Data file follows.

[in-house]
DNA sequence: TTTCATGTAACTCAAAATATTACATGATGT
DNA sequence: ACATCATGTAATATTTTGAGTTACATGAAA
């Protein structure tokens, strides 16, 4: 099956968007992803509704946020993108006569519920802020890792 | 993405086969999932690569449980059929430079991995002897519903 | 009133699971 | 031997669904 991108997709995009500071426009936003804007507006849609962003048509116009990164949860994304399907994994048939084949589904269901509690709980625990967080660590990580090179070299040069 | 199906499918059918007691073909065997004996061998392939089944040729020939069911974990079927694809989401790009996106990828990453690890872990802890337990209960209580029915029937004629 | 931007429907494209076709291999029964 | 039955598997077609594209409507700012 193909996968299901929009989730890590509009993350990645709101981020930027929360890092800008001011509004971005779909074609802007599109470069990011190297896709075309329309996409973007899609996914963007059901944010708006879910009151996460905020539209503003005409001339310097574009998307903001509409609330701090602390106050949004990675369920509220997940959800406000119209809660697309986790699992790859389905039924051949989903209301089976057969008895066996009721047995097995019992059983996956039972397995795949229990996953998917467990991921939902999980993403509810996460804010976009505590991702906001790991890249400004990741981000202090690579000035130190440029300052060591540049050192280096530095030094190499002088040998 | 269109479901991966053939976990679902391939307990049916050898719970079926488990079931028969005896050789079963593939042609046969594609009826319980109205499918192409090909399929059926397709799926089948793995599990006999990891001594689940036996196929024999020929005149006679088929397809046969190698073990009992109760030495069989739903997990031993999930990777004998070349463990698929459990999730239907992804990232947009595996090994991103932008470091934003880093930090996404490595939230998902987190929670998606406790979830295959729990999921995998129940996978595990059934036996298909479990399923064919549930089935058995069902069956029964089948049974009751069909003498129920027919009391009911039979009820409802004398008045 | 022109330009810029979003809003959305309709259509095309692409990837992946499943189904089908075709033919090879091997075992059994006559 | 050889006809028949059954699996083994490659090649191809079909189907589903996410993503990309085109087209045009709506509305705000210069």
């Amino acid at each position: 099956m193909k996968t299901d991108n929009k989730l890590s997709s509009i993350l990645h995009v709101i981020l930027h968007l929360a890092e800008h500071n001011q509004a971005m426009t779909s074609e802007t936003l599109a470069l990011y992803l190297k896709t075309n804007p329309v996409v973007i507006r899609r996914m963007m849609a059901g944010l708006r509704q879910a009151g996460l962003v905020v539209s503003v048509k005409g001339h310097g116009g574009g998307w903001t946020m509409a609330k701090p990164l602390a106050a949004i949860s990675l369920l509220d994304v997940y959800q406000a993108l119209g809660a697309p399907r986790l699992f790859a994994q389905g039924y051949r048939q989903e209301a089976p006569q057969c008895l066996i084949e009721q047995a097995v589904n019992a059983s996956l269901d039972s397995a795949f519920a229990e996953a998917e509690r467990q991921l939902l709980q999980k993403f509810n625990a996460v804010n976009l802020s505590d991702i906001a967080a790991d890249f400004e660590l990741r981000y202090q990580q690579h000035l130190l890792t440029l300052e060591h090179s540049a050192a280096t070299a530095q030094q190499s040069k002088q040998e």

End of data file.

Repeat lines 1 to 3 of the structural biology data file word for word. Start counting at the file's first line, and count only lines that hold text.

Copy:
[in-house]
DNA sequence: TTTCATGTAACTCAAAATATTACATGATGT
DNA sequence: ACATCATGTAATATTTTGAGTTACATGAAA